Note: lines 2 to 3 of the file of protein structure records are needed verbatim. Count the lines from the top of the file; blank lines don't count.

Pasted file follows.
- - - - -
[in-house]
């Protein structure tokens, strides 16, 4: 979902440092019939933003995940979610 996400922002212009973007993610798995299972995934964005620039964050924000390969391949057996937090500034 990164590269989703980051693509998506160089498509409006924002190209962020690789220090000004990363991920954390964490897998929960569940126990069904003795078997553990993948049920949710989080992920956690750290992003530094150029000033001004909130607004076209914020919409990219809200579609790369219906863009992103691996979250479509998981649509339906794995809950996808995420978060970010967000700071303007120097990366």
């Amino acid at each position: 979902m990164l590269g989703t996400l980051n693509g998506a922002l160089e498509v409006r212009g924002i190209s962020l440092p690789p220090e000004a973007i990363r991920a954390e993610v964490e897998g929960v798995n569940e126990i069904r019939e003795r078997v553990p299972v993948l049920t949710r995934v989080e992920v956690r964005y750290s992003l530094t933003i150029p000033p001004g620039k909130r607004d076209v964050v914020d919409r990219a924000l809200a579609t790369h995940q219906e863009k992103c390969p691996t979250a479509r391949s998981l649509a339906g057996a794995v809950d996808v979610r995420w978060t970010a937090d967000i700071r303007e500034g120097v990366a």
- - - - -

């Protein structure tokens, strides 16, 4: 979902440092019939933003995940979610 996400922002212009973007993610798995299972995934964005620039964050924000390969391949057996937090500034 990164590269989703980051693509998506160089498509409006924002190209962020690789220090000004990363991920954390964490897998929960569940126990069904003795078997553990993948049920949710989080992920956690750290992003530094150029000033001004909130607004076209914020919409990219809200579609790369219906863009992103691996979250479509998981649509339906794995809950996808995420978060970010967000700071303007120097990366």
């Amino acid at each position: 979902m990164l590269g989703t996400l980051n693509g998506a922002l160089e498509v409006r212009g924002i190209s962020l440092p690789p220090e000004a973007i990363r991920a954390e993610v964490e897998g929960v798995n569940e126990i069904r019939e003795r078997v553990p299972v993948l049920t949710r995934v989080e992920v956690r964005y750290s992003l530094t933003i150029p000033p001004g620039k909130r607004d076209v964050v914020d919409r990219a924000l809200a579609t790369h995940q219906e863009k992103c390969p691996t979250a479509r391949s998981l649509a339906g057996a794995v809950d996808v979610r995420w978060t970010a937090d967000i700071r303007e500034g120097v990366a």